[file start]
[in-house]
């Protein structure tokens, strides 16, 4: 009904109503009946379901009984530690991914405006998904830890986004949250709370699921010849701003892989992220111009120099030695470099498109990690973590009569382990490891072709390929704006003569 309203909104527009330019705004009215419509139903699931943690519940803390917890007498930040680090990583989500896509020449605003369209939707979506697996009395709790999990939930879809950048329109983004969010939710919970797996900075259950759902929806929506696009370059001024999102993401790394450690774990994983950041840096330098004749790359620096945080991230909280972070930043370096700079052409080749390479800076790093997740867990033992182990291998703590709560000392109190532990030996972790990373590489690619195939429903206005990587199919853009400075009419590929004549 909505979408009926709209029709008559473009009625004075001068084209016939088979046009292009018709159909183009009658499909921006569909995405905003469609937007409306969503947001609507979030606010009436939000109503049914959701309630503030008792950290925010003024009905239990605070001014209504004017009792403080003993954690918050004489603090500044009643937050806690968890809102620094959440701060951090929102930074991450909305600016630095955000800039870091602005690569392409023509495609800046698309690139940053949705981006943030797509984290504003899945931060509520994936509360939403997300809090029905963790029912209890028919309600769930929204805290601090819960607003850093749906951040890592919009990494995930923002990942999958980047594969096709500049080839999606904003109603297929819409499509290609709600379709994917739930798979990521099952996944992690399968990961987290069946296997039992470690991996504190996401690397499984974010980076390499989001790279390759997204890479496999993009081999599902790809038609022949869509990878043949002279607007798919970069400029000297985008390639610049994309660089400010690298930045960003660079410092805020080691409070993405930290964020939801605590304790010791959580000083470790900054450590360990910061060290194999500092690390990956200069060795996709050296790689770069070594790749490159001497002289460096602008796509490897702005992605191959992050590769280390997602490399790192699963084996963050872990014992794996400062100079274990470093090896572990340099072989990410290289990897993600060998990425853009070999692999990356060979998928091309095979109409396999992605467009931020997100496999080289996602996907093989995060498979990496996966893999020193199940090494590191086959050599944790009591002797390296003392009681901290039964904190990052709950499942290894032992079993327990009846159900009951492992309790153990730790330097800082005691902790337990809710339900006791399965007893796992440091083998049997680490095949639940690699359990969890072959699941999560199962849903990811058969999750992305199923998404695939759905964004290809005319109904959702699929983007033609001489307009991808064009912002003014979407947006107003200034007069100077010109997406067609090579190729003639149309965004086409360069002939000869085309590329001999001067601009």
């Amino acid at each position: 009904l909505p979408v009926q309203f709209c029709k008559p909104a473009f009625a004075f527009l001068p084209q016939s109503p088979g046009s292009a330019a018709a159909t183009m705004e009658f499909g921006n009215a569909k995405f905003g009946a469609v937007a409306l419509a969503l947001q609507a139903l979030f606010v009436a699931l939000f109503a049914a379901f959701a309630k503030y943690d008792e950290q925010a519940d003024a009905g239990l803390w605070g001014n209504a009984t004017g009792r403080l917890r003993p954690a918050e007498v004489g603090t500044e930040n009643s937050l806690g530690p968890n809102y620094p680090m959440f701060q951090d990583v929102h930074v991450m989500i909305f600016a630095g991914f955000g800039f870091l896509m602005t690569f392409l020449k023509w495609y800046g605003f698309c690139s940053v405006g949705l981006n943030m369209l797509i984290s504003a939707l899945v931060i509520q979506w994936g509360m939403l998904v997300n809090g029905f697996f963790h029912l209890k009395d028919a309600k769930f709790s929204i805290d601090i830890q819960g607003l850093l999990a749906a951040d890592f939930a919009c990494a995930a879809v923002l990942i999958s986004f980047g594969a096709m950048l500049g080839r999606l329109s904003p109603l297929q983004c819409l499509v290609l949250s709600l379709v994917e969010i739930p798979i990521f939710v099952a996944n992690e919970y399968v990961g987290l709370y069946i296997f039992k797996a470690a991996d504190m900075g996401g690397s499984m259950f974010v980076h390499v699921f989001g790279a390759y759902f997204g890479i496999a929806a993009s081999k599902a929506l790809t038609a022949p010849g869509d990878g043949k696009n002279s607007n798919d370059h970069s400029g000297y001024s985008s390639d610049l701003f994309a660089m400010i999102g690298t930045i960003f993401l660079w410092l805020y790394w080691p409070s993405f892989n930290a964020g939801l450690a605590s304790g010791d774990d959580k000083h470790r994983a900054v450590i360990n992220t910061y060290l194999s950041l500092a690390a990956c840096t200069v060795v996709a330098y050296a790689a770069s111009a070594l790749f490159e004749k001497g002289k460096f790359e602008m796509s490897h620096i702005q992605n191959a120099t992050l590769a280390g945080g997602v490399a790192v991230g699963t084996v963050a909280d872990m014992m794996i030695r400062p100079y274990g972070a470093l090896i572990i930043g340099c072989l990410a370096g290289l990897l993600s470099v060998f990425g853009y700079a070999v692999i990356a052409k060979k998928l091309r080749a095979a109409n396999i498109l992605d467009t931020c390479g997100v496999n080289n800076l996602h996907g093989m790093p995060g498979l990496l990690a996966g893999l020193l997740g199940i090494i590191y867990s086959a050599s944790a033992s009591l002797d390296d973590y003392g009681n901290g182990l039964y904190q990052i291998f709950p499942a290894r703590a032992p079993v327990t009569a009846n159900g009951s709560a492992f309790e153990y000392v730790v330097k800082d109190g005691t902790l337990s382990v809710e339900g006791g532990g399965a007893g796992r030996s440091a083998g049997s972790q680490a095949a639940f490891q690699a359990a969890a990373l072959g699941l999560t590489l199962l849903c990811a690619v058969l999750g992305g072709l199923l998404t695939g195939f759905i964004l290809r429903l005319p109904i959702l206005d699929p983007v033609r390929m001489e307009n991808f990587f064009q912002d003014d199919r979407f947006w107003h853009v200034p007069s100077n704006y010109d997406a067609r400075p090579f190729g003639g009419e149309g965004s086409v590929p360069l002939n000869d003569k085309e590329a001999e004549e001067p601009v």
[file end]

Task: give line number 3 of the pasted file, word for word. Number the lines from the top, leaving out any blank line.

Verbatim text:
């Amino acid at each position: 009904l909505p979408v009926q309203f709209c029709k008559p909104a473009f009625a004075f527009l001068p084209q016939s109503p088979g046009s292009a330019a018709a159909t183009m705004e009658f499909g921006n009215a569909k995405f905003g009946a469609v937007a409306l419509a969503l947001q609507a139903l979030f606010v009436a699931l939000f109503a049914a379901f959701a309630k503030y943690d008792e950290q925010a519940d003024a009905g239990l803390w605070g001014n209504a009984t004017g009792r403080l917890r003993p954690a918050e007498v004489g603090t500044e930040n009643s937050l806690g530690p968890n809102y620094p680090m959440f701060q951090d990583v929102h930074v991450m989500i909305f600016a630095g991914f955000g800039f870091l896509m602005t690569f392409l020449k023509w495609y800046g605003f698309c690139s940053v405006g949705l981006n943030m369209l797509i984290s504003a939707l899945v931060i509520q979506w994936g509360m939403l998904v997300n809090g029905f697996f963790h029912l209890k009395d028919a309600k769930f709790s929204i805290d601090i830890q819960g607003l850093l999990a749906a951040d890592f939930a919009c990494a995930a879809v923002l990942i999958s986004f980047g594969a096709m950048l500049g080839r999606l329109s904003p109603l297929q983004c819409l499509v290609l949250s709600l379709v994917e969010i739930p798979i990521f939710v099952a996944n992690e919970y399968v990961g987290l709370y069946i296997f039992k797996a470690a991996d504190m900075g996401g690397s499984m259950f974010v980076h390499v699921f989001g790279a390759y759902f997204g890479i496999a929806a993009s081999k599902a929506l790809t038609a022949p010849g869509d990878g043949k696009n002279s607007n798919d370059h970069s400029g000297y001024s985008s390639d610049l701003f994309a660089m400010i999102g690298t930045i960003f993401l660079w410092l805020y790394w080691p409070s993405f892989n930290a964020g939801l450690a605590s304790g010791d774990d959580k000083h470790r994983a900054v450590i360990n992220t910061y060290l194999s950041l500092a690390a990956c840096t200069v060795v996709a330098y050296a790689a770069s111009a070594l790749f490159e004749k001497g002289k460096f790359e602008m796509s490897h620096i702005q992605n191959a120099t992050l590769a280390g945080g997602v490399a790192v991230g699963t084996v963050a909280d872990m014992m794996i030695r400062p100079y274990g972070a470093l090896i572990i930043g340099c072989l990410a370096g290289l990897l993600s470099v060998f990425g853009y700079a070999v692999i990356a052409k060979k998928l091309r080749a095979a109409n396999i498109l992605d467009t931020c390479g997100v496999n080289n800076l996602h996907g093989m790093p995060g498979l990496l990690a996966g893999l020193l997740g199940i090494i590191y867990s086959a050599s944790a033992s009591l002797d390296d973590y003392g009681n901290g182990l039964y904190q990052i291998f709950p499942a290894r703590a032992p079993v327990t009569a009846n159900g009951s709560a492992f309790e153990y000392v730790v330097k800082d109190g005691t902790l337990s382990v809710e339900g006791g532990g399965a007893g796992r030996s440091a083998g049997s972790q680490a095949a639940f490891q690699a359990a969890a990373l072959g699941l999560t590489l199962l849903c990811a690619v058969l999750g992305g072709l199923l998404t695939g195939f759905i964004l290809r429903l005319p109904i959702l206005d699929p983007v033609r390929m001489e307009n991808f990587f064009q912002d003014d199919r979407f947006w107003h853009v200034p007069s100077n704006y010109d997406a067609r400075p090579f190729g003639g009419e149309g965004s086409v590929p360069l002939n000869d003569k085309e590329a001999e004549e001067p601009v």